It doesn't have to be "the other room" it can just be "I'm going to do something else" or even "we're going to put this toy/game away and sit on the couch and stare at each other". Whatever the activity is they want to do will be over. Fun is done until we're all calm. Then you tell me what you were thinking/feeling, we talk about what the right choice would have been, (hopefully there's an apology), and fun can come back in the room.

    JansonElvenshae
  • CauldCauld Registered User regular
    Brody wrote: »
    Cauld wrote: »
    Cog wrote: »
    Brody wrote: »
    I'm having a hard time with that, because it seems like our 2 year old doesn't quite get it when we try to explain "this is why you are going in time out". I assume there is some level of mental maturity they have to reach before it all clicks.

    Two year olds are assholes who barely speak english and have the capacity for reasoning of a cabbage. Your main advantage over them is your ability to be persistent for longer than they've been alive. Just keep plugging away.

    I tried time out with my two year old a few times, but it didn't seem to work. What's worked much better is telling him that I don't want x and if he keeps doing x I'm going to go to the other room. For example, if he keeps hitting me I'm going to stop playing with him. Now he'll usually stop when I first ask and I don't even have to walk away.

    edit: removed old autosaved quote

    Yeah, our house isn't really big enough for that to work.

    I'm in a apartment. I just go pee in the bathroom for a minute.

  • JansonJanson Registered User regular
    At 2 years we did ‘time-ins’. That involves removing them from the situation and instead sitting them on your lap, giving hugs & talking to them. It essentially works the way Cog is describing!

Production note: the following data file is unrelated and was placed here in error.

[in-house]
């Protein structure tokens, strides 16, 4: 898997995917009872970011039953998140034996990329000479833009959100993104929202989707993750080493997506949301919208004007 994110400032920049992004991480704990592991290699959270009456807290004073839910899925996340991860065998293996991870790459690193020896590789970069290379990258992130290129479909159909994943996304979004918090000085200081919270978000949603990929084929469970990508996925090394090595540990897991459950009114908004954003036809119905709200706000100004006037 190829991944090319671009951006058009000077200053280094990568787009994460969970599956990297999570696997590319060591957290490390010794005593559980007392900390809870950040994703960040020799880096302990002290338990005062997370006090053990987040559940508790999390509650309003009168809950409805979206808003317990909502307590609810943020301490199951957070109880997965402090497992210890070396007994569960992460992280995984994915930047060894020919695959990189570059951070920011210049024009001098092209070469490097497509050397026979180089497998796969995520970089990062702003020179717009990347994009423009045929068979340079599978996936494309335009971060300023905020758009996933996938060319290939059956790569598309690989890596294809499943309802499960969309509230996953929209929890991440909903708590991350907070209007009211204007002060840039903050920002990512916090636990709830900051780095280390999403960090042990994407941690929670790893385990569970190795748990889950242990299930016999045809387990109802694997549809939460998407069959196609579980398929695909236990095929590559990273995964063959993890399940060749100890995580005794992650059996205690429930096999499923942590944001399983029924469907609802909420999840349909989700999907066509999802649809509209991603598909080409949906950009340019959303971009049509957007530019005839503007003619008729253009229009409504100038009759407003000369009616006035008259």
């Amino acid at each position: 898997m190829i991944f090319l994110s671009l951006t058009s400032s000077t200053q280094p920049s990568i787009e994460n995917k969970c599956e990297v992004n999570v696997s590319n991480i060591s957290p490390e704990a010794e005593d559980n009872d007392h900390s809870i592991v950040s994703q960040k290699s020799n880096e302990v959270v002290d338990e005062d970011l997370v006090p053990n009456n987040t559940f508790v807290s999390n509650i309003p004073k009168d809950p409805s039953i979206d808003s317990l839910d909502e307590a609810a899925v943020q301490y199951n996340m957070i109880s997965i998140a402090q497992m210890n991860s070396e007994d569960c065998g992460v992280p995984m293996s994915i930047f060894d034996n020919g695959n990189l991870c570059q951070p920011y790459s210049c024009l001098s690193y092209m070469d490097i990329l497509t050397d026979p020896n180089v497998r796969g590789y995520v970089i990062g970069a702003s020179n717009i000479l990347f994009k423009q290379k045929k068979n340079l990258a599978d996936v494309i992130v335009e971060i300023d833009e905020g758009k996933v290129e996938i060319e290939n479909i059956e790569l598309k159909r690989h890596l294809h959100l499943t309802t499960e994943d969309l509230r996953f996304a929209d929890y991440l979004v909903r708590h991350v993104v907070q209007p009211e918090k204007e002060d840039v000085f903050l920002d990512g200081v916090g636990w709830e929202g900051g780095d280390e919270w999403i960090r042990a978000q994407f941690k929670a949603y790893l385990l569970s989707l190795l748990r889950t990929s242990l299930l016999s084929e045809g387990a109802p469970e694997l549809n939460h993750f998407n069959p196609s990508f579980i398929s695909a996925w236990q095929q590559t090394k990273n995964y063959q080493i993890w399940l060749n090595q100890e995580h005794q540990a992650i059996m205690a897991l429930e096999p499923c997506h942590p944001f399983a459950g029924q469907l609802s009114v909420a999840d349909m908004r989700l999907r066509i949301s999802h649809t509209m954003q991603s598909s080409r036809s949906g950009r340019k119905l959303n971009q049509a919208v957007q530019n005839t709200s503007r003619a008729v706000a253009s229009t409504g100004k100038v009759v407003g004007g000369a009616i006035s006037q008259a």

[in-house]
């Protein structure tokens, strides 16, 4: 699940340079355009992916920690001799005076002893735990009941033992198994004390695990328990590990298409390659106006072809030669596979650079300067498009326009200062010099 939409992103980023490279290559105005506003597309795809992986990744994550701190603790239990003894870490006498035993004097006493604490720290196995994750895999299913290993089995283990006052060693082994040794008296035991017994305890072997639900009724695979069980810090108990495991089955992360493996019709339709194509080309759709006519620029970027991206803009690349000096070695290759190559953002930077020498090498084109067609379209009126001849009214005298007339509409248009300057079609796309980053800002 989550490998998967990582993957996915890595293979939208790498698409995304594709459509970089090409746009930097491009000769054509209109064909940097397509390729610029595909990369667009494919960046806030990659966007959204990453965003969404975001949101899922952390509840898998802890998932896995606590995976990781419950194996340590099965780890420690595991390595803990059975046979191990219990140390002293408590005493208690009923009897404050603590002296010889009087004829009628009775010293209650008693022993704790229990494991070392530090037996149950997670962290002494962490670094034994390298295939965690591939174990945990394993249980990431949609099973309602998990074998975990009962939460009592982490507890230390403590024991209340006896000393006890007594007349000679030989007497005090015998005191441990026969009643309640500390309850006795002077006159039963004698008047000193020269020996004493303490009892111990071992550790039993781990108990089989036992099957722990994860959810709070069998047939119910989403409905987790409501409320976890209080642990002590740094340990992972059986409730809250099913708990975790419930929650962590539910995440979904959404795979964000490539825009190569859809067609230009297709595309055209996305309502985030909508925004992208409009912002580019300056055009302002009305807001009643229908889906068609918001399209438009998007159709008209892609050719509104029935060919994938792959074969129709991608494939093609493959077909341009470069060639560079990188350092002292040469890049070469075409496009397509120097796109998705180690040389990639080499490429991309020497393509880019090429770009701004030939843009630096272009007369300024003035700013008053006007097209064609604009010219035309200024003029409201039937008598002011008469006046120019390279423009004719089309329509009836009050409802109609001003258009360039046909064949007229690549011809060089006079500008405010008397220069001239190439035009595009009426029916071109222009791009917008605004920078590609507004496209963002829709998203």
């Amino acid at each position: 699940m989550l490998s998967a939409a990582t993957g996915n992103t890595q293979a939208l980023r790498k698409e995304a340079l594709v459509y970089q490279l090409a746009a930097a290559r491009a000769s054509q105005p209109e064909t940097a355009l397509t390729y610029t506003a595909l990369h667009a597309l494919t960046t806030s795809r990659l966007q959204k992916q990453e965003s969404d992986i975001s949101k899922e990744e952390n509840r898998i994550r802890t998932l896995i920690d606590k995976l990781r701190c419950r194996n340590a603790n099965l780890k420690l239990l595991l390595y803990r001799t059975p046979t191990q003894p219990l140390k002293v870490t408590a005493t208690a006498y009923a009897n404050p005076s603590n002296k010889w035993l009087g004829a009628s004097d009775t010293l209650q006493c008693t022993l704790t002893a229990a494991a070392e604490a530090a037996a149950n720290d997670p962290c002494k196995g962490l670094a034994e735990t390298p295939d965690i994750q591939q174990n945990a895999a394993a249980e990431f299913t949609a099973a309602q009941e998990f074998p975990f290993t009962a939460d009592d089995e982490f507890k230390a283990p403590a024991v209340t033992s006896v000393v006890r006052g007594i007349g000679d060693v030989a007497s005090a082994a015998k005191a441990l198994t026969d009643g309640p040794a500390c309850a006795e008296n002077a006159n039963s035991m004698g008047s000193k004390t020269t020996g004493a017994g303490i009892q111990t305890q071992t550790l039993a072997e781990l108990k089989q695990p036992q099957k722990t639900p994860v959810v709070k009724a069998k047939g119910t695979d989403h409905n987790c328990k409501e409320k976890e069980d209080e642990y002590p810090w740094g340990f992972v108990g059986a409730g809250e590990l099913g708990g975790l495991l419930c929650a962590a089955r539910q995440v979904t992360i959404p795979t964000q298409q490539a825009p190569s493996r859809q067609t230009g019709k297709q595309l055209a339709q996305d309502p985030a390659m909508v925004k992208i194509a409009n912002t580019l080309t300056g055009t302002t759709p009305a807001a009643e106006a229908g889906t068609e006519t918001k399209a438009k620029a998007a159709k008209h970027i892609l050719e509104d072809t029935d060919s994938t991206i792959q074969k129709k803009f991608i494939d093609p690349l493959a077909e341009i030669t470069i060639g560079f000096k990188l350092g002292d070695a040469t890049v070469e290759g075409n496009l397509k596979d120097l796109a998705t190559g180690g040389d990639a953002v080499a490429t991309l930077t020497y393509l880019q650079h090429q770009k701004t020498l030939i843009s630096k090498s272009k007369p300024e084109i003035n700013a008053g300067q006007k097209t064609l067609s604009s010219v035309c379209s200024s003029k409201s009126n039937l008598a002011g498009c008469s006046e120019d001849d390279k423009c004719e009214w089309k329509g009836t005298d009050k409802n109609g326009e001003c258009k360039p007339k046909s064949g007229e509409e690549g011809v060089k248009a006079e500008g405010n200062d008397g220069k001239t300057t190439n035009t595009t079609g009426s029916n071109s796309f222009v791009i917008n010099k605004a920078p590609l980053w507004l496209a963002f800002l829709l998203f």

Coglonelyahavakime
  • CogCog Registered User regular
    edited December 2019
    Janson wrote: »
    At 2 years we did ‘time-ins’. That involves removing them from the situation and instead sitting them on your lap, giving hugs & talking to them. It essentially works the way Cog is describing!

    I read a really good book called No Drama Discipline that works very heavily along these lines. You don't enact discipline while you're angry or they're upset because then you're linking discipline and punishment. Everyone needs to cool down. They will be less likely to associate accepting boundaries with being punished, and you're less likely to overreact and mete out something that's too harsh for the situation just because you're frustrated.

    You let them tell you what they were thinking and feeling for two reasons. First, they feel validated that you care about their opinion and viewpoint, and that it's ok to express their emotions rather than just act out on them. Second, helping them calm down and then talking about how they felt helps them self-regulate in the future.

    Then they're in a better mindset to accept the discipline as an appropriate boundary instead of a punitive reactionary punishment.

    Cog on
    JansonAim
  • BrodyBrody The Watch The First ShoreRegistered User regular
    Part of the issue is recently, we've been having an issue where she is told she can't play with something, and she goes into full meltdown, and so we'd like to use timeout to let her know that losing her shit over not being able to pull the strings out of my sweater isn't an acceptable response, but if we wait for her to calm down, she won't even remember why she is being put in time out.

    "I will write your name in the ruin of them. I will paint you across history in the color of their blood."

    The Monster Baru Cormorant - Seth Dickinson
  • CogCog Registered User regular
    edited December 2019